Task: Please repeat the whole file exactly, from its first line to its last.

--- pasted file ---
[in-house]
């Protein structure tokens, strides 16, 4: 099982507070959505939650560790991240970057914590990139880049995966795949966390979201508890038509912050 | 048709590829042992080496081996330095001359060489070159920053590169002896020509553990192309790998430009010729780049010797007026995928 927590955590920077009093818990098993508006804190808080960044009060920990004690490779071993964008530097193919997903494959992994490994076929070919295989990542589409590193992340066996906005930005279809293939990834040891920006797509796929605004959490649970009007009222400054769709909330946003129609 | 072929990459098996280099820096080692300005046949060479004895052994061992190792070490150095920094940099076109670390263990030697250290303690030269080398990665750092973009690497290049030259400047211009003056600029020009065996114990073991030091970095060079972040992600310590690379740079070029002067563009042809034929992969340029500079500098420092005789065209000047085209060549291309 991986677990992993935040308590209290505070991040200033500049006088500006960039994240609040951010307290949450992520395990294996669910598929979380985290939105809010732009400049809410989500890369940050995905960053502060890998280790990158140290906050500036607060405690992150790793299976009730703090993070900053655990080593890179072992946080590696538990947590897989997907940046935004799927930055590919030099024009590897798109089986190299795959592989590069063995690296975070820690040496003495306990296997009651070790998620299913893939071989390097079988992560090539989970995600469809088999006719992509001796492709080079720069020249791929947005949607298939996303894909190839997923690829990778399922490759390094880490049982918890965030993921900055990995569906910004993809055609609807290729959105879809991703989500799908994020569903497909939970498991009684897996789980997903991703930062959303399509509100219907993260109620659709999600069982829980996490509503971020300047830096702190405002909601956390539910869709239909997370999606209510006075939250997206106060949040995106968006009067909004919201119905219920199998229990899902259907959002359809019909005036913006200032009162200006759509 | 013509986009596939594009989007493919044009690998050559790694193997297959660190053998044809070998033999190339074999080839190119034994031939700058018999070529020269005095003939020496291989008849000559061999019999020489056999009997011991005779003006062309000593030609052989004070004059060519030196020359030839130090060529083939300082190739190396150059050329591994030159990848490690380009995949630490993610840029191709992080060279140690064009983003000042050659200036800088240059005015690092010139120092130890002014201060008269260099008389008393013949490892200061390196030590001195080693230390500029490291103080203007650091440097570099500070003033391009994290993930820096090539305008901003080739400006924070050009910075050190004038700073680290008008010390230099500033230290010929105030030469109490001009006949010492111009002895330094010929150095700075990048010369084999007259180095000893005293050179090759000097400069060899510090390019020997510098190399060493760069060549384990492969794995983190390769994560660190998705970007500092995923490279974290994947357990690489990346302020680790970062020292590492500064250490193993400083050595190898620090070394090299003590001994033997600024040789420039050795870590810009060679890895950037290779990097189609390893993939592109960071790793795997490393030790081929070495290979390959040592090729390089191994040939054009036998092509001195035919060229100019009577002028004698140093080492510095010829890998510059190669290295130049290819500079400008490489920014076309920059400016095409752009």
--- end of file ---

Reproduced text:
[in-house]
């Protein structure tokens, strides 16, 4: 099982507070959505939650560790991240970057914590990139880049995966795949966390979201508890038509912050 | 048709590829042992080496081996330095001359060489070159920053590169002896020509553990192309790998430009010729780049010797007026995928 927590955590920077009093818990098993508006804190808080960044009060920990004690490779071993964008530097193919997903494959992994490994076929070919295989990542589409590193992340066996906005930005279809293939990834040891920006797509796929605004959490649970009007009222400054769709909330946003129609 | 072929990459098996280099820096080692300005046949060479004895052994061992190792070490150095920094940099076109670390263990030697250290303690030269080398990665750092973009690497290049030259400047211009003056600029020009065996114990073991030091970095060079972040992600310590690379740079070029002067563009042809034929992969340029500079500098420092005789065209000047085209060549291309 991986677990992993935040308590209290505070991040200033500049006088500006960039994240609040951010307290949450992520395990294996669910598929979380985290939105809010732009400049809410989500890369940050995905960053502060890998280790990158140290906050500036607060405690992150790793299976009730703090993070900053655990080593890179072992946080590696538990947590897989997907940046935004799927930055590919030099024009590897798109089986190299795959592989590069063995690296975070820690040496003495306990296997009651070790998620299913893939071989390097079988992560090539989970995600469809088999006719992509001796492709080079720069020249791929947005949607298939996303894909190839997923690829990778399922490759390094880490049982918890965030993921900055990995569906910004993809055609609807290729959105879809991703989500799908994020569903497909939970498991009684897996789980997903991703930062959303399509509100219907993260109620659709999600069982829980996490509503971020300047830096702190405002909601956390539910869709239909997370999606209510006075939250997206106060949040995106968006009067909004919201119905219920199998229990899902259907959002359809019909005036913006200032009162200006759509 | 013509986009596939594009989007493919044009690998050559790694193997297959660190053998044809070998033999190339074999080839190119034994031939700058018999070529020269005095003939020496291989008849000559061999019999020489056999009997011991005779003006062309000593030609052989004070004059060519030196020359030839130090060529083939300082190739190396150059050329591994030159990848490690380009995949630490993610840029191709992080060279140690064009983003000042050659200036800088240059005015690092010139120092130890002014201060008269260099008389008393013949490892200061390196030590001195080693230390500029490291103080203007650091440097570099500070003033391009994290993930820096090539305008901003080739400006924070050009910075050190004038700073680290008008010390230099500033230290010929105030030469109490001009006949010492111009002895330094010929150095700075990048010369084999007259180095000893005293050179090759000097400069060899510090390019020997510098190399060493760069060549384990492969794995983190390769994560660190998705970007500092995923490279974290994947357990690489990346302020680790970062020292590492500064250490193993400083050595190898620090070394090299003590001994033997600024040789420039050795870590810009060679890895950037290779990097189609390893993939592109960071790793795997490393030790081929070495290979390959040592090729390089191994040939054009036998092509001195035919060229100019009577002028004698140093080492510095010829890998510059190669290295130049290819500079400008490489920014076309920059400016095409752009």